I’m not a huge fan of landscape fabric. I’ve already posted about my opposition to plastic in the garden, but I’m actually opposed to most “permanent” forms of weed block and here’s why. Even though they block the weeds from coming up, they also block your plants from coming up/getting bigger. I saw this in a couple of gardens earlier this year. One gardener wondered why her peony looked so “sickly.” I noticed big lumps under the landscape fabric. “It’s not sickly, it’s trying like heck to survive and come up through this fabric!” We tore the fabric to let the misshapen peonies come up and looked around the garden for other plants confined by the fabric.
Weed seeds and tree seeds will still find their way on top of the landscape fabric and their roots will go right through the holes cleverly designed for water. Then, you have a mess, because you almost always tear the fabric when you remove the treelet that has rooted itself through the fabric.
The method of weed block I prefer is good, old-fashioned cardboard. I know it doesn’t sound very glamorous, but, it works. If you plan ahead, you can get the cardboard good and wet before you plant – with a good layer of leaves underneath to enrich the soil and a little compost on top to hasten the decomp of the cardboard. (It’s easier to get the shovel through that way, too.) When you get the area planted, put some mulch on top of the cardboard. I’ve done this on a couple of occasions. Sometimes, however, I don’t prep an entire area before I start plopping things in the ground. So, I put the leaves, cardboard (and mulch) down afterward. It’s a little more difficult because you’re working around the plants but still manageable.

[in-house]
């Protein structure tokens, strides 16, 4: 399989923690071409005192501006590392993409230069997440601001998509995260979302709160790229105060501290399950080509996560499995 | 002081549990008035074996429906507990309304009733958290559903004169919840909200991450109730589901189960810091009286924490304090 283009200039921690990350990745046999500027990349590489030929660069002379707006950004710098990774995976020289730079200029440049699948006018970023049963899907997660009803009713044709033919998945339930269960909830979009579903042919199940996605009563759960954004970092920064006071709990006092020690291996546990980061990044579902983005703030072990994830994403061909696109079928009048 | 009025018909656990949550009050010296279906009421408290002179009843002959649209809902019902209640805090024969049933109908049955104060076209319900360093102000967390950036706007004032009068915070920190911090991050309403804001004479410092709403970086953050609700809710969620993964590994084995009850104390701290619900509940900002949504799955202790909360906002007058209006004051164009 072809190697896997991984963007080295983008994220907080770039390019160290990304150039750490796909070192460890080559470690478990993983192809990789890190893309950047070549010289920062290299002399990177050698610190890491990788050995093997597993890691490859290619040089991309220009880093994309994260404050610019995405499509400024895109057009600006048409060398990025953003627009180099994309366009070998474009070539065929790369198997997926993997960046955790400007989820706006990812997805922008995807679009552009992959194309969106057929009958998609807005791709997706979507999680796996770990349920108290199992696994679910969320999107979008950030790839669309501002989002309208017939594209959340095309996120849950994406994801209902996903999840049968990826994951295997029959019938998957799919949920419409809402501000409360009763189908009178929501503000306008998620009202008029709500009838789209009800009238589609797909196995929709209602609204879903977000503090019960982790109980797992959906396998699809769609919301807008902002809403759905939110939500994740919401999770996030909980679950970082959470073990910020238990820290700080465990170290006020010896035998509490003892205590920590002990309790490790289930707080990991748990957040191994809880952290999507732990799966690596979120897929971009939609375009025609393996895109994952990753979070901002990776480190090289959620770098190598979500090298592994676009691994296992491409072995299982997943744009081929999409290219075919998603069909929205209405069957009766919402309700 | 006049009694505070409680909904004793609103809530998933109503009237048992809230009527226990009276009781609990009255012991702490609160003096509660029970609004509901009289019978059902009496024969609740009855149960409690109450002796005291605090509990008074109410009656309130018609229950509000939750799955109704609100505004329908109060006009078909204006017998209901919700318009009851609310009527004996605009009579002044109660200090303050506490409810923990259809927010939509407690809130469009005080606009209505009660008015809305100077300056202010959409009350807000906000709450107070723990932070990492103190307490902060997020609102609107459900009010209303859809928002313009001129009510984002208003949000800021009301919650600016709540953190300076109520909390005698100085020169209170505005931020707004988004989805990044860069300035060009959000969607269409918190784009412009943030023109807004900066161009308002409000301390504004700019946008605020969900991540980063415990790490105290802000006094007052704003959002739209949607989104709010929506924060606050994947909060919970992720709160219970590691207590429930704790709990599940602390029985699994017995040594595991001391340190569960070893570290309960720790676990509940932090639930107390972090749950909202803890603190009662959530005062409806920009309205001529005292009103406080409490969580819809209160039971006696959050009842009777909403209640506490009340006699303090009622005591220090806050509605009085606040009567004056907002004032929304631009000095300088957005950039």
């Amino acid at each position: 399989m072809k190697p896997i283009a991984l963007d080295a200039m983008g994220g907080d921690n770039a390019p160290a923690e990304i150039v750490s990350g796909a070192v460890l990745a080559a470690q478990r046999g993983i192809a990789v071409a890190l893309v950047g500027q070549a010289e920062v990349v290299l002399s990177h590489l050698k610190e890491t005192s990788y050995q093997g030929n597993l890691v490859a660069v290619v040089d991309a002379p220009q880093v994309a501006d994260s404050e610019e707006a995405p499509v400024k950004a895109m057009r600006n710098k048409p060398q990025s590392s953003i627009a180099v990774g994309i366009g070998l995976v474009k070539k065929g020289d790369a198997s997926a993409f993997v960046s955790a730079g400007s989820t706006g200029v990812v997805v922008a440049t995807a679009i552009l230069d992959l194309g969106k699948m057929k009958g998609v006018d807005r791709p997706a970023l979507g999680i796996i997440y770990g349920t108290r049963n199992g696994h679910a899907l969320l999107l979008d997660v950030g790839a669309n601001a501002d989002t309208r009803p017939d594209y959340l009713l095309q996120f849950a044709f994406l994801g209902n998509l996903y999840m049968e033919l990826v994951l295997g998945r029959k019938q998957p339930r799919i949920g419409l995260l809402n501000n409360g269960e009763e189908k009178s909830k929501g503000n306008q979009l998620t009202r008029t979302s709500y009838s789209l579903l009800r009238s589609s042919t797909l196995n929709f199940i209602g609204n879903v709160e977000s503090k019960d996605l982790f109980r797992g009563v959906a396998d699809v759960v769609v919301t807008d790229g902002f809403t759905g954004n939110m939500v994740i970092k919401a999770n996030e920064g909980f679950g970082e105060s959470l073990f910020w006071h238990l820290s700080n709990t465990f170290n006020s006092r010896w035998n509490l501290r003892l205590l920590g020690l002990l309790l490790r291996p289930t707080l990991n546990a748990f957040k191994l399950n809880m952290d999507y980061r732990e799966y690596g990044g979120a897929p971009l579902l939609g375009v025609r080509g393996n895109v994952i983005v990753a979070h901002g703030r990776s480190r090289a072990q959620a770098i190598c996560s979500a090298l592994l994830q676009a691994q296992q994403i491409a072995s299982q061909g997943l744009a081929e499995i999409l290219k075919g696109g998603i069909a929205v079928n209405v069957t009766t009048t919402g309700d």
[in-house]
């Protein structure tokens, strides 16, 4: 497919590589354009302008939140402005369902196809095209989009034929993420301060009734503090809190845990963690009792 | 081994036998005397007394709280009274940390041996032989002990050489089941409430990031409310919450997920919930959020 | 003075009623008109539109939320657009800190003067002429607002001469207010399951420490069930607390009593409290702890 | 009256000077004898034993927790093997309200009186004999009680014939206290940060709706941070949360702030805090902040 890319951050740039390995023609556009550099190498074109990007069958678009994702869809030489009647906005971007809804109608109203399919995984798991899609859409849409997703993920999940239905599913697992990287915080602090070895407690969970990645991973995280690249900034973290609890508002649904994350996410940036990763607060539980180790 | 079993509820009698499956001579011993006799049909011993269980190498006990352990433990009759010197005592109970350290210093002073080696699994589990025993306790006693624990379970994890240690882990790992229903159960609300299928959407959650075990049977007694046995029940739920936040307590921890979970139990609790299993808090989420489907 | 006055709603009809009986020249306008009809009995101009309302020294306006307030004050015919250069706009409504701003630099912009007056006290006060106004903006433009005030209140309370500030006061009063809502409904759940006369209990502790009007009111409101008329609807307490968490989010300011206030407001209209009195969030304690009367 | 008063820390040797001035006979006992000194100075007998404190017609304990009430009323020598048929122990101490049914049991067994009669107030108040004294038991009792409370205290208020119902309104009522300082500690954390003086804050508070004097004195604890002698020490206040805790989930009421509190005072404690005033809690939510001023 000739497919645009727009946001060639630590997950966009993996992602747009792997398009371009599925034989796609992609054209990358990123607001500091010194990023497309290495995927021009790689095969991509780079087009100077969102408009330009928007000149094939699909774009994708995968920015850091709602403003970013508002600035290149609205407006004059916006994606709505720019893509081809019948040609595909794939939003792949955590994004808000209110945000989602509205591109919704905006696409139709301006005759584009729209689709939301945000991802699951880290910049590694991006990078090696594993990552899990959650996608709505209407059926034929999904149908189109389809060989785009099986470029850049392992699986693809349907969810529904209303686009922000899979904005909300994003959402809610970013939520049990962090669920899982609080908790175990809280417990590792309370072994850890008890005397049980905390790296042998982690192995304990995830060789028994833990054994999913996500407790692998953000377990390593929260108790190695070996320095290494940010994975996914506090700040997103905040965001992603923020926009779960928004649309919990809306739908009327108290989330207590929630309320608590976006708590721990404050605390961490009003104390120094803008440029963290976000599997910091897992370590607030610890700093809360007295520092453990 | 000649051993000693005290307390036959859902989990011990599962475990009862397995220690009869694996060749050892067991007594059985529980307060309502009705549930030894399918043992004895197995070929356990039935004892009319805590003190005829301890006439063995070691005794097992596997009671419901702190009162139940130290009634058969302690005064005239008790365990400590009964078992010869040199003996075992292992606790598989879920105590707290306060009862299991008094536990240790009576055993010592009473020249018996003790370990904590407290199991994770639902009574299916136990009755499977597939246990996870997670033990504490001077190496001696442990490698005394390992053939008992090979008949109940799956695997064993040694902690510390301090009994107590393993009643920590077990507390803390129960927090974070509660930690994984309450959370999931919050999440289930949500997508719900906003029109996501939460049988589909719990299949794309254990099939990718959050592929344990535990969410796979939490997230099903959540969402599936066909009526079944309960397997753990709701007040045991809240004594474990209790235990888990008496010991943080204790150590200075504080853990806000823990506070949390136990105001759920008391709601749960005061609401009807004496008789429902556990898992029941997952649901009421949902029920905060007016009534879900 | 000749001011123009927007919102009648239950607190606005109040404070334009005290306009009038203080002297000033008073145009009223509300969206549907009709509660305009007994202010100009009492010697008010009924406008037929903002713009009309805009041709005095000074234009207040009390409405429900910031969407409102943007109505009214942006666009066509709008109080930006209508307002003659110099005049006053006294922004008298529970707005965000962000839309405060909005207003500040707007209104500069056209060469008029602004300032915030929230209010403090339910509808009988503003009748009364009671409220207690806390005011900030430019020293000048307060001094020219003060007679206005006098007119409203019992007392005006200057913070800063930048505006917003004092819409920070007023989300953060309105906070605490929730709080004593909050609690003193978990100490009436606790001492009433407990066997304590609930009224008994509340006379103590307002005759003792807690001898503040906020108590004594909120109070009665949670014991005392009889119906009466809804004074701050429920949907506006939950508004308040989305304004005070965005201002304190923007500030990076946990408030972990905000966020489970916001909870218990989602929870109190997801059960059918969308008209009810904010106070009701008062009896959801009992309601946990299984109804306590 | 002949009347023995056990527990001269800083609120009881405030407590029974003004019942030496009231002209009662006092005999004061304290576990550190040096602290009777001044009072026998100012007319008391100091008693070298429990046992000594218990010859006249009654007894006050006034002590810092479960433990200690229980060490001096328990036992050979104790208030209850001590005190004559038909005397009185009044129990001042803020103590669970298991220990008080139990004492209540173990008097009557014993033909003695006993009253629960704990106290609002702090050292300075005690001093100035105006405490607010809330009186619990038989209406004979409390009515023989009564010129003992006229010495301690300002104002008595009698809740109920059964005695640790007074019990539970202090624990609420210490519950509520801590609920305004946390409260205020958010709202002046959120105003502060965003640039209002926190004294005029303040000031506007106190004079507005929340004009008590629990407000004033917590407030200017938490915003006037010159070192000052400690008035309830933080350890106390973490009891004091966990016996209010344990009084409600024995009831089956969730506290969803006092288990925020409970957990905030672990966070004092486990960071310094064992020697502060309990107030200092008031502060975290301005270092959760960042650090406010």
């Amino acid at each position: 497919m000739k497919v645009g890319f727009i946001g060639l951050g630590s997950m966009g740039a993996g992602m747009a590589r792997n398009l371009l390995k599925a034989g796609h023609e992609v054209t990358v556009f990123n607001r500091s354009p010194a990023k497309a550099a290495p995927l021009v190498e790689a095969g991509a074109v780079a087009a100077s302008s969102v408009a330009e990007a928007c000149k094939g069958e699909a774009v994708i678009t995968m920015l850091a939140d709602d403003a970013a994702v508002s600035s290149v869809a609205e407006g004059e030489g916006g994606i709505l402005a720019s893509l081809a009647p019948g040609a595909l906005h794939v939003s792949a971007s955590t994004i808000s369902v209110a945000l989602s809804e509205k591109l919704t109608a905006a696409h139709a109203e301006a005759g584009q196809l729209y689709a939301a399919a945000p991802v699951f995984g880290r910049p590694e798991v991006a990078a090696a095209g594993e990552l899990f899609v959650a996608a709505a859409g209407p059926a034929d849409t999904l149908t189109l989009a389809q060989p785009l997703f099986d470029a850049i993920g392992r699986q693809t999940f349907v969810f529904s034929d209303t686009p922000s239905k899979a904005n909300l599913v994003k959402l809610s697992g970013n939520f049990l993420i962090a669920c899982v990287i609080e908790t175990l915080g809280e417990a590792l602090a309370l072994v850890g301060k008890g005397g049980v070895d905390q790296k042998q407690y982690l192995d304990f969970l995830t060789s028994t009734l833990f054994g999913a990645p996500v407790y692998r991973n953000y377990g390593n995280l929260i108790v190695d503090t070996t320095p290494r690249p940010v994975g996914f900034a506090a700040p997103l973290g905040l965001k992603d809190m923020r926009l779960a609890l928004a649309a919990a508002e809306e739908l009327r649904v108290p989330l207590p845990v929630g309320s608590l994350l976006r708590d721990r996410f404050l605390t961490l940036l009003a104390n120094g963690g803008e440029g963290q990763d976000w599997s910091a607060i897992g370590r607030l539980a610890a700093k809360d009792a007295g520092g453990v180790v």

If you don’t have cardboard, you can use newspaper. You need to use between 6 and 10 thicknesses of newspaper for this alternative to be effective. A couple of sheets won’t be enough to keep the grass and weeds down. Wet it thoroughly. It will help make the cardboard less stiff and more receptive to the mulch and it will help keep the newspapers from flying around until you get the mulch on.